Control Green House Gas (GHG) Emissions with Multiphase Pumping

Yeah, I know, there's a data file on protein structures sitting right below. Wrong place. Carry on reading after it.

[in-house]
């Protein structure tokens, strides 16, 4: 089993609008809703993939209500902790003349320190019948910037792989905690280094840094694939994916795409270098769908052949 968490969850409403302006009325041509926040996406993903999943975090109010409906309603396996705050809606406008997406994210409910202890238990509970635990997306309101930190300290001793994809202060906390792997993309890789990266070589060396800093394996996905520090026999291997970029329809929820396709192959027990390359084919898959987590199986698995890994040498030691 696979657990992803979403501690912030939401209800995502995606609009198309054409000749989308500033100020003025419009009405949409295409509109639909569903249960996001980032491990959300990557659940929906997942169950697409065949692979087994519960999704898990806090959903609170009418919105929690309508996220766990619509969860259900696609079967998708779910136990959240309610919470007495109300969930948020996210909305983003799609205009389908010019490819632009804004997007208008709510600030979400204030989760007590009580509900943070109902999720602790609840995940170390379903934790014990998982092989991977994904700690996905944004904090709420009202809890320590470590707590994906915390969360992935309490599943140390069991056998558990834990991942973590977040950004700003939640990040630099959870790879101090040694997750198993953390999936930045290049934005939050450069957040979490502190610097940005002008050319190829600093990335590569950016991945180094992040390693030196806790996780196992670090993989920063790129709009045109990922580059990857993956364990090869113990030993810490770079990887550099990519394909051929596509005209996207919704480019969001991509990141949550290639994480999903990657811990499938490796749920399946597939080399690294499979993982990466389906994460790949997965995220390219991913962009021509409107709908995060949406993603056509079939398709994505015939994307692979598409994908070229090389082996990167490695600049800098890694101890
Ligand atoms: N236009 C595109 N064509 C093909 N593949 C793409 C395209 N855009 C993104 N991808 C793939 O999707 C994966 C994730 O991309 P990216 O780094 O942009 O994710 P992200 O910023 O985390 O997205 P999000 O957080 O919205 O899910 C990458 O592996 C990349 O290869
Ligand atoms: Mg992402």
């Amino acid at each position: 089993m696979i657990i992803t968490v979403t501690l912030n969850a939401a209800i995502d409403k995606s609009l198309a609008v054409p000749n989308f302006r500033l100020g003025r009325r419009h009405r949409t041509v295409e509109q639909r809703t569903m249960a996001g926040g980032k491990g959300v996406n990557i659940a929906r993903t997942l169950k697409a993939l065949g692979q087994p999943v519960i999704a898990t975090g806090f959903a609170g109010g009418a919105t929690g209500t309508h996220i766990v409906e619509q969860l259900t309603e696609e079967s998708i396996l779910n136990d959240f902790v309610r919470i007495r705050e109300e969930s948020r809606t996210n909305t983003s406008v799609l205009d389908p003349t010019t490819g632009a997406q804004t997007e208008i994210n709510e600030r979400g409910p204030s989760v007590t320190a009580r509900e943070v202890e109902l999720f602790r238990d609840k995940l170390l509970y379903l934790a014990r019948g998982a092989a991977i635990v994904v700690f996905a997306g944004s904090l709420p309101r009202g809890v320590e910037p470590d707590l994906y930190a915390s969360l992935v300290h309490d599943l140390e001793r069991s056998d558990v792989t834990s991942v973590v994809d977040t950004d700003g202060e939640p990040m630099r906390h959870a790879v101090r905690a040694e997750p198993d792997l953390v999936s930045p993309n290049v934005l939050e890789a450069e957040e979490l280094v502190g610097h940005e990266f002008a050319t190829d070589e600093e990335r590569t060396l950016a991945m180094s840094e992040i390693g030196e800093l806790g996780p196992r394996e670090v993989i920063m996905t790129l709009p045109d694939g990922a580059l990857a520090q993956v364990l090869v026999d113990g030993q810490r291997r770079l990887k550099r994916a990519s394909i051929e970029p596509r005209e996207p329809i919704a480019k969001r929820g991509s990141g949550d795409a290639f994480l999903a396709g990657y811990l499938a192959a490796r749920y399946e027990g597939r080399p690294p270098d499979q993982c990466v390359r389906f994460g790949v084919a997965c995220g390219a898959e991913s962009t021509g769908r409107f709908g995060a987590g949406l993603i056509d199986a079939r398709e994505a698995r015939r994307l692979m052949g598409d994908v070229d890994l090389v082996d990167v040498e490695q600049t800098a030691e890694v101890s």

Control Green House Gas GHG emissions from oilfield production are getting a lot of attention in media and in industry discussions. It is taking a hard look at the conventional production site or pad with tank batteries, separators, flares, compressors, pumps and other process equipment. One focus is on CO2 produced from combustion in engine driven generators and pumps, heater treaters and trucks necessary for service and transport of water and hydrocarbons. The second focus is on methane, which is much more potent as GHG compared to CO2. Methane has a tendency to escape from a number of seepage points in stock tanks, separators, valves, seals and stuffing boxes. One obvious way to reduce GHG from oil & gas production is to limit the size and the amount of equipment at the production site or pad and find ways to transfer the entire production to a centralized processing facility. With as few processing centers as possible, which are gathering production from multiple sites, the exposure and chances to GHG releases are minimized and can be easily monitored and controlled. Here is where multiphase pumping comes in. Besides its ability to lower wellhead pressures for added totally recovery it is able to gather and pressure boost the multiphase flow (oil, water and gas) in a single flow line downstream to a distant processing and treatment facility. In essence, it could reduce the equipment needed at the production site to just well testing and pressure boosting. The multiphase pump can be direct driven from a natural gas engine using produced gas as fuel. Compared to other boosting and AL methods such as ESP or gas lift, the energy efficiency of a direct drive multiphase pump is superior as no generators; VFD’s or line losses have to be taken into account. In summary, multiphase pumping can contribute to overall reduction of GHG reduction in addition to its other many benefits. Learn More about Leistritz Multiphase Pumps at